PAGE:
Friday, December 5, 2008

The Chronicles of Narnia: Prince Caspian - DVD Review

THE CHRONICLES OF NARNIA: PRINCE CASPIAN (**1/2) - Starring Georgie Hendley, Skandar Keynes, William Moseley, Anna Popplewell, Ben Barnes, Peter Dinklage, Sergio Castellitto, Warwick Davis, Pierfrancisco Favina, Tilda Swinton, and the voices of Eddie Izzard, Ian McShane and Liam Neeson.
Directed by Andrew Adamson.

I reread the seven Narnia books right before the first movie came out, and I can't say I remember how all the stories went but Prince Caspian was one of the weakest. The book is about 200 pages long in small paperback format, and it sends the four Pevensie kids back to Narnia, where it takes them about 30 pages of exploring to figure out centuries have passed there. Then they meet a dwarf who tells them about Prince Caspian, and we get 70 pages or so strictly on him. So we're halfway through the book at that point. Then they figure out how to meet up with the prince, they prepare for a battle with the Telmarines (the human race that has since banned the magical creatures of Narnia), the actual battle is about 10 pages, and then we get denouement.

The movie's first half handles this the best possible way, cutting back and forth between the two stories. The second half is about 30 minutes longer than it needed to be due to the fetishizing of big fantastical battle scenes somewhere between Braveheart and Lord of the Rings. If I'm swept up in the battle, great, but I couldn't help but think a kids movie should have a little more magic and a little less killing.

On its own merits, the attention to detail is scrumptious. The sets, the creatures, the scope, all of that works. Acting-wise, I didn't find Ben Barnes that compelling a protagonist. He's a prince denied his throne by a scheming uncle. Got it. He's Hamlet. Or Simba. Maybe it's because his long, thick hair was always perfect that I felt Caspian was more about posing than motivation.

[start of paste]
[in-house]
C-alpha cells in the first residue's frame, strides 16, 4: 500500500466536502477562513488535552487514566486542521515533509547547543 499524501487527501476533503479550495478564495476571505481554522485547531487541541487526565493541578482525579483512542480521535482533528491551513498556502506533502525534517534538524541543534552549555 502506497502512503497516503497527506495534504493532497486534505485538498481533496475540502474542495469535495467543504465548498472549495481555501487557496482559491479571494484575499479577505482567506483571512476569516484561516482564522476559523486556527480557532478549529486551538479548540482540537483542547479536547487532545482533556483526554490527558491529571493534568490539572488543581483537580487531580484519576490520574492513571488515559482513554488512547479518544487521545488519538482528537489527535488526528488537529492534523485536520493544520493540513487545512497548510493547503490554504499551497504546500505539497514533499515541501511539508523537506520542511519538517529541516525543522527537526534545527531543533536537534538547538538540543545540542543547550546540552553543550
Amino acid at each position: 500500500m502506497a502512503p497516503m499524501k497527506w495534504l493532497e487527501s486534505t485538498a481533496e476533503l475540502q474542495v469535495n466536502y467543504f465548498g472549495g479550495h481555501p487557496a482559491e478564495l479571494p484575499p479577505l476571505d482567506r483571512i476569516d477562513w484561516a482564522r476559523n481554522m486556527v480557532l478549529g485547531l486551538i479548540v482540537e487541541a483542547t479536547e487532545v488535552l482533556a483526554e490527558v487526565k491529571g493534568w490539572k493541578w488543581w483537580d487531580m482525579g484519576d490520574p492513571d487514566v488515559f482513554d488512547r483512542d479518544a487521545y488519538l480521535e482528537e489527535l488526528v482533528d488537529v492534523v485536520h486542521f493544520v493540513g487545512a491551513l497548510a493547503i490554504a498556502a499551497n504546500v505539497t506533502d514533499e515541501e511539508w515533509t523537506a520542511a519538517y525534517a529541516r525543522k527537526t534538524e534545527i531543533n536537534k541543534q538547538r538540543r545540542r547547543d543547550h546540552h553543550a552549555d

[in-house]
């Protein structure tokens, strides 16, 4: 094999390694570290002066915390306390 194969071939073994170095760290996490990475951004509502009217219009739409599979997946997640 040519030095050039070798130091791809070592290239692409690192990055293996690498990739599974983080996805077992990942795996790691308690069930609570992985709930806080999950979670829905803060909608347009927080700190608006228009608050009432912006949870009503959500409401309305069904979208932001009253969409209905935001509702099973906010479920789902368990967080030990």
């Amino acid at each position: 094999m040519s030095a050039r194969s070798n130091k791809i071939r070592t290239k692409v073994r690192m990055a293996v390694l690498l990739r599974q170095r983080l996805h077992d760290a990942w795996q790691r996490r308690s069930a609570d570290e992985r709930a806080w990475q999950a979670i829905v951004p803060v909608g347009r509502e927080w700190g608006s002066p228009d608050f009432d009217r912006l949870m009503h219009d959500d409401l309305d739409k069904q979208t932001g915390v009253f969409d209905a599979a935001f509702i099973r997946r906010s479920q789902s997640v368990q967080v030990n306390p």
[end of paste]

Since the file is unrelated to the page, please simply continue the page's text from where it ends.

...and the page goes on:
I found it shrewd of the director to cast all the Telmarines with French or Italian actors. They have a vague Eurotrash sense about them without being overtly against any particular ethnicity. Sergio Castellitto is the main villain Miraz, but when we get Tilda Swinton back in a cameo as the White Witch, we get a taste of what a real movie villain should feel like. The White Witch is Malificent meets Cruella De Vil. Miraz is a poor man's Jean Reno.

I liked a lot of it. I thought the first 75 minutes or so were perfectly paced, but at that point I realized we still had an hour to go in what took the book about 40 pages to tell. I am encouraged that the next chapter in Narnia's tale will have a different director.

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